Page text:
The Weekly Newsletter of MIT Linguistics

LingLunch (11/10) - Ido Benbaji & David Pesetsky (MIT)

Speaker: Ido Benbaji & David Pesetsky (MIT)
Title: E-Extension and the Uniformity of Silence
Time: Thursday, November 10th, 12:30pm – 1:50pm

Abstract: At the heart of this talk is the conjecture that all syntactic processes that silence an otherwise overt expression do the same thing: apply an E-feature to that expression (Uniformity of Silence):

Effect of E-feature
The feature E associated with an occurrence of node α silences every element reflexively dominated by α.

With this conjecture as background, we focus here on the silencing of syntactic heads and argue that at least some phenomena traditionally studied under the special rubric of ellipsis involve nothing more than the extension of an E-feature applied for independent reasons to a slightly higher node:

Optional: If Hº bears E, copy E to the smallest phrasal node containing H and its selected complement.

We propose that the phenomenon known as Sluicing is simply the result of the E-feature applied by an independently motivated rule (optional in some languages) to the complementizer in a “Doubly-Filled Comp” configuration, optionally extended to the minimal C′ by (2).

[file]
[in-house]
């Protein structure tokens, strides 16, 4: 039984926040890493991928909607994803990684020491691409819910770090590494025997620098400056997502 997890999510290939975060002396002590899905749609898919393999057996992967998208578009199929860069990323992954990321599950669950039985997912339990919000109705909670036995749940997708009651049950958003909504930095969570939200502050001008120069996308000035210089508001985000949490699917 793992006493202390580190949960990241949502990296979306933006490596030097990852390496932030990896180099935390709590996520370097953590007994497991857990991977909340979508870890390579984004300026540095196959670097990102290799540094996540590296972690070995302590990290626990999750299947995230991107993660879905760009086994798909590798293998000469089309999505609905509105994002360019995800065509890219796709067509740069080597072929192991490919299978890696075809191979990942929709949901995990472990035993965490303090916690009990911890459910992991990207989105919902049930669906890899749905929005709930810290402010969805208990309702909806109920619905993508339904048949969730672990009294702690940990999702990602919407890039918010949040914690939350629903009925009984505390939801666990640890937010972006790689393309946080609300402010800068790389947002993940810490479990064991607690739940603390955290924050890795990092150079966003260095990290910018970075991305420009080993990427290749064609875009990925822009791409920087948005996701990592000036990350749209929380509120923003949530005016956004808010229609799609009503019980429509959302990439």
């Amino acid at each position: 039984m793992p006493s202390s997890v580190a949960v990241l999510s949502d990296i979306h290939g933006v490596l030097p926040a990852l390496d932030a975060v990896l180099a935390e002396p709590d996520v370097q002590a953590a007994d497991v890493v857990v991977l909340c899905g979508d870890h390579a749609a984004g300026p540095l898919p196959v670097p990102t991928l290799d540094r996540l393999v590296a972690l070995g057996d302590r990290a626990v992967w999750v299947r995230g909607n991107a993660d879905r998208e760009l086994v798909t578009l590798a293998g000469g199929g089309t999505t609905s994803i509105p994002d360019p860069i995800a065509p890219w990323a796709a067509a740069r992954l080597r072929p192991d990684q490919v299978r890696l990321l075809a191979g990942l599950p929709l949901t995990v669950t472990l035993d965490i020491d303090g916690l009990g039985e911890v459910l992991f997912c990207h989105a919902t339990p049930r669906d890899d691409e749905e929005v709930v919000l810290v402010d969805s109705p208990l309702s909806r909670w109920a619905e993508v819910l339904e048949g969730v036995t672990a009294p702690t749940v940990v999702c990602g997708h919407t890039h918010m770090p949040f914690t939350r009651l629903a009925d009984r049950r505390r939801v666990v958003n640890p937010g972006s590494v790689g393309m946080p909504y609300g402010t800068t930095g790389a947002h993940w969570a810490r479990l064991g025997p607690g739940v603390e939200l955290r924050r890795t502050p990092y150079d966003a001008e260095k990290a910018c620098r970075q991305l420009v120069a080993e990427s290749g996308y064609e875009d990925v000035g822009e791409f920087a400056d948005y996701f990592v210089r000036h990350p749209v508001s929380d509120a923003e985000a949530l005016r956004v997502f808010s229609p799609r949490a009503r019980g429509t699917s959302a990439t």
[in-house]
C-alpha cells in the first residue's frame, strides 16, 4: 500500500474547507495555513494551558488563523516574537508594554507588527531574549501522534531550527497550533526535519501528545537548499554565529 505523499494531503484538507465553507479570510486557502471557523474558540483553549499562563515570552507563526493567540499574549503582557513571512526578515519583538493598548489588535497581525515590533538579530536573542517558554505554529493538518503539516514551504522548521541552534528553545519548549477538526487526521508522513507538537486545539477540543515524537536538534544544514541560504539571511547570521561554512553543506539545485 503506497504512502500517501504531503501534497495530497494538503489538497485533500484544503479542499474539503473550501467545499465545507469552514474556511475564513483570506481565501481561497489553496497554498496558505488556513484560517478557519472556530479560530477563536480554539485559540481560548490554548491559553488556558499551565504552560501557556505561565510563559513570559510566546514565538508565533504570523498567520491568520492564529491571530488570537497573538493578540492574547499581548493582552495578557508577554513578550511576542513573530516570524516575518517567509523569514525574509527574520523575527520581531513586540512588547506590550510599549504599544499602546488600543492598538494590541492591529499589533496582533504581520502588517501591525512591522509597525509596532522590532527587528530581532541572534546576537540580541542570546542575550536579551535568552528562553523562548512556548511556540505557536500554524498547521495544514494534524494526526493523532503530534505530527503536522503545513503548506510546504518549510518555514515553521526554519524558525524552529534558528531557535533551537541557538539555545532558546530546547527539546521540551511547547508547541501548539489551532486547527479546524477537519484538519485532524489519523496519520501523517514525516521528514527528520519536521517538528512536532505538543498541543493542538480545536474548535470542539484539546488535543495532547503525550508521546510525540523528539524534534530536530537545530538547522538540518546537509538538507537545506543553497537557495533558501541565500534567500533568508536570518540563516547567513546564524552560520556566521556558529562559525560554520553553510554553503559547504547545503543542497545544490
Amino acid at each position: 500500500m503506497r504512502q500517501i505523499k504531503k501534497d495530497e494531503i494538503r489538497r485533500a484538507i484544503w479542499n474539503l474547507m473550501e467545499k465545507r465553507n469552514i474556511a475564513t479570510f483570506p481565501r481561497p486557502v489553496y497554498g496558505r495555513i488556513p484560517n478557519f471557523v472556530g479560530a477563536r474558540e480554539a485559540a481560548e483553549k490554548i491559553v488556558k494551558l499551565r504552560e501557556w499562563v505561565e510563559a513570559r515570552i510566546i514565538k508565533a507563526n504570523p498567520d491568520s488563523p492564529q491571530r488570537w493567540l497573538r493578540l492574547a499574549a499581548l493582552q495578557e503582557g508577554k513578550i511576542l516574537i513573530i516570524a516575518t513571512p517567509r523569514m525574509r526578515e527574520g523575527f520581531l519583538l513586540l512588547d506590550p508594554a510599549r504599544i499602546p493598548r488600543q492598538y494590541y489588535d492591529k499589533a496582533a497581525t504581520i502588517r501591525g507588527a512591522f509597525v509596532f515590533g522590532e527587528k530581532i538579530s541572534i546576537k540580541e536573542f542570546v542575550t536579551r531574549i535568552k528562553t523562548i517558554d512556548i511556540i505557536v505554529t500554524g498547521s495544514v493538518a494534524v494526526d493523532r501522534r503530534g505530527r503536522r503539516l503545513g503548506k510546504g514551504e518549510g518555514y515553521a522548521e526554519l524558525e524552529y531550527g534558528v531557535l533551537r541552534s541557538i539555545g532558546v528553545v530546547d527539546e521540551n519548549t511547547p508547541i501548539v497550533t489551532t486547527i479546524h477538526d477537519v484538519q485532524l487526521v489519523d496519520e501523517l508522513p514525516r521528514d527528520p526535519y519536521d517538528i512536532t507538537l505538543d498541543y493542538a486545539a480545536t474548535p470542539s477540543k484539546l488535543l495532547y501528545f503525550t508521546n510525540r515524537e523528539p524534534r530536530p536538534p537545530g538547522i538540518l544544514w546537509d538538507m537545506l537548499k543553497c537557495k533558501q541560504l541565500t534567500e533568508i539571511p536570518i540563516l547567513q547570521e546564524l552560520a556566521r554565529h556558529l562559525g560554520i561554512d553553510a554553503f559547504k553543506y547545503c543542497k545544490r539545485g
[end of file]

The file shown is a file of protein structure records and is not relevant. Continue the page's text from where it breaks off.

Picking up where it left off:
Furthermore, the family of phenomena usually studied under the rubric of VP-Ellipsis, including English Auxiliary Verb Phrase Ellipsis, are simple the result of the E-feature that silences the trace of verb raising optionally extended to the minimal V′ or AUX′ containing that verb by (2). This dovetails with proposals by Thoms (2010) and Harwood (2014), among others, which also posit verb movement as a necessary precursor to “VP ellipsis” (in somewhat different ways)

Both phenomena crucially target a phrase minimally larger than the silenced head, yielding the phenomenon dubbed Adjunct Exclusion in recent work (including Landau, passim). We argue that “Adjunct Exclusion” is a subcase of a more general phenomenon of non-complement exclusion observed in both of the ellipsis phenomena studied here, with evidence from English and Hebrew.